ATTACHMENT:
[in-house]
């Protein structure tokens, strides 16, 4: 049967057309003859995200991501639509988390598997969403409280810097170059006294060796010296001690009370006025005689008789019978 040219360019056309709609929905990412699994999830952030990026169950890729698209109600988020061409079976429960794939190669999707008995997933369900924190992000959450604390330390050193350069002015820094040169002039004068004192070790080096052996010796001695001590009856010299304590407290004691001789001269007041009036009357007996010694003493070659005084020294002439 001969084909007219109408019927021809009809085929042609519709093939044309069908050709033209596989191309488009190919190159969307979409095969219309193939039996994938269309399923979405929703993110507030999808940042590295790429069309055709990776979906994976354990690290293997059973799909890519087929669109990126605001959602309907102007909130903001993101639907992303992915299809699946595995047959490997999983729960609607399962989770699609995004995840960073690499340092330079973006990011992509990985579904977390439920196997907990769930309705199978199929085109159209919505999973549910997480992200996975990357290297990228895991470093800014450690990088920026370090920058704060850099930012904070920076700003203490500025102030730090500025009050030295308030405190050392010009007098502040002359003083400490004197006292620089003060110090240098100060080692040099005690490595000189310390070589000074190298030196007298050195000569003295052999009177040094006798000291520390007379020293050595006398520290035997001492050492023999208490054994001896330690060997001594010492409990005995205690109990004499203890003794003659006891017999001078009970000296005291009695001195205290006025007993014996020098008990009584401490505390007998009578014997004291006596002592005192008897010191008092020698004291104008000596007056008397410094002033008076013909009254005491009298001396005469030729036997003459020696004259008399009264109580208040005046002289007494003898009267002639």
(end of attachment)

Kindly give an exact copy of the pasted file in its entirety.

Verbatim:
[in-house]
């Protein structure tokens, strides 16, 4: 049967057309003859995200991501639509988390598997969403409280810097170059006294060796010296001690009370006025005689008789019978 040219360019056309709609929905990412699994999830952030990026169950890729698209109600988020061409079976429960794939190669999707008995997933369900924190992000959450604390330390050193350069002015820094040169002039004068004192070790080096052996010796001695001590009856010299304590407290004691001789001269007041009036009357007996010694003493070659005084020294002439 001969084909007219109408019927021809009809085929042609519709093939044309069908050709033209596989191309488009190919190159969307979409095969219309193939039996994938269309399923979405929703993110507030999808940042590295790429069309055709990776979906994976354990690290293997059973799909890519087929669109990126605001959602309907102007909130903001993101639907992303992915299809699946595995047959490997999983729960609607399962989770699609995004995840960073690499340092330079973006990011992509990985579904977390439920196997907990769930309705199978199929085109159209919505999973549910997480992200996975990357290297990228895991470093800014450690990088920026370090920058704060850099930012904070920076700003203490500025102030730090500025009050030295308030405190050392010009007098502040002359003083400490004197006292620089003060110090240098100060080692040099005690490595000189310390070589000074190298030196007298050195000569003295052999009177040094006798000291520390007379020293050595006398520290035997001492050492023999208490054994001896330690060997001594010492409990005995205690109990004499203890003794003659006891017999001078009970000296005291009695001195205290006025007993014996020098008990009584401490505390007998009578014997004291006596002592005192008897010191008092020698004291104008000596007056008397410094002033008076013909009254005491009298001396005469030729036997003459020696004259008399009264109580208040005046002289007494003898009267002639």